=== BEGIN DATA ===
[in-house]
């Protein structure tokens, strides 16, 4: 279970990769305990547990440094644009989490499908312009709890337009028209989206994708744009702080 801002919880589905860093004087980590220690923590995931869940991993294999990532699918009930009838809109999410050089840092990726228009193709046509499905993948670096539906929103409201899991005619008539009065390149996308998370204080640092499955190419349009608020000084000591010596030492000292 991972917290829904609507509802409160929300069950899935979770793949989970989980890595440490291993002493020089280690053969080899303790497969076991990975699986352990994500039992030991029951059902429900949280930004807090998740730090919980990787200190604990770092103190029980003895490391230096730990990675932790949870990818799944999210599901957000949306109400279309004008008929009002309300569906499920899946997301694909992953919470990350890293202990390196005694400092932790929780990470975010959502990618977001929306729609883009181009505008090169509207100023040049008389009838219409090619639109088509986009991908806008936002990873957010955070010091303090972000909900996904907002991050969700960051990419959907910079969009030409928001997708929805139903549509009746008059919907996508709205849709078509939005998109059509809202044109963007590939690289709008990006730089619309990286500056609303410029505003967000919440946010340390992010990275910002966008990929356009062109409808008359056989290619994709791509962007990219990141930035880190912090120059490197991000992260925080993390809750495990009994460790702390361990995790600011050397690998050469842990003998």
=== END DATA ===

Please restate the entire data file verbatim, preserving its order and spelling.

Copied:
[in-house]
């Protein structure tokens, strides 16, 4: 279970990769305990547990440094644009989490499908312009709890337009028209989206994708744009702080 801002919880589905860093004087980590220690923590995931869940991993294999990532699918009930009838809109999410050089840092990726228009193709046509499905993948670096539906929103409201899991005619008539009065390149996308998370204080640092499955190419349009608020000084000591010596030492000292 991972917290829904609507509802409160929300069950899935979770793949989970989980890595440490291993002493020089280690053969080899303790497969076991990975699986352990994500039992030991029951059902429900949280930004807090998740730090919980990787200190604990770092103190029980003895490391230096730990990675932790949870990818799944999210599901957000949306109400279309004008008929009002309300569906499920899946997301694909992953919470990350890293202990390196005694400092932790929780990470975010959502990618977001929306729609883009181009505008090169509207100023040049008389009838219409090619639109088509986009991908806008936002990873957010955070010091303090972000909900996904907002991050969700960051990419959907910079969009030409928001997708929805139903549509009746008059919907996508709205849709078509939005998109059509809202044109963007590939690289709008990006730089619309990286500056609303410029505003967000919440946010340390992010990275910002966008990929356009062109409808008359056989290619994709791509962007990219990141930035880190912090120059490197991000992260925080993390809750495990009994460790702390361990995790600011050397690998050469842990003998």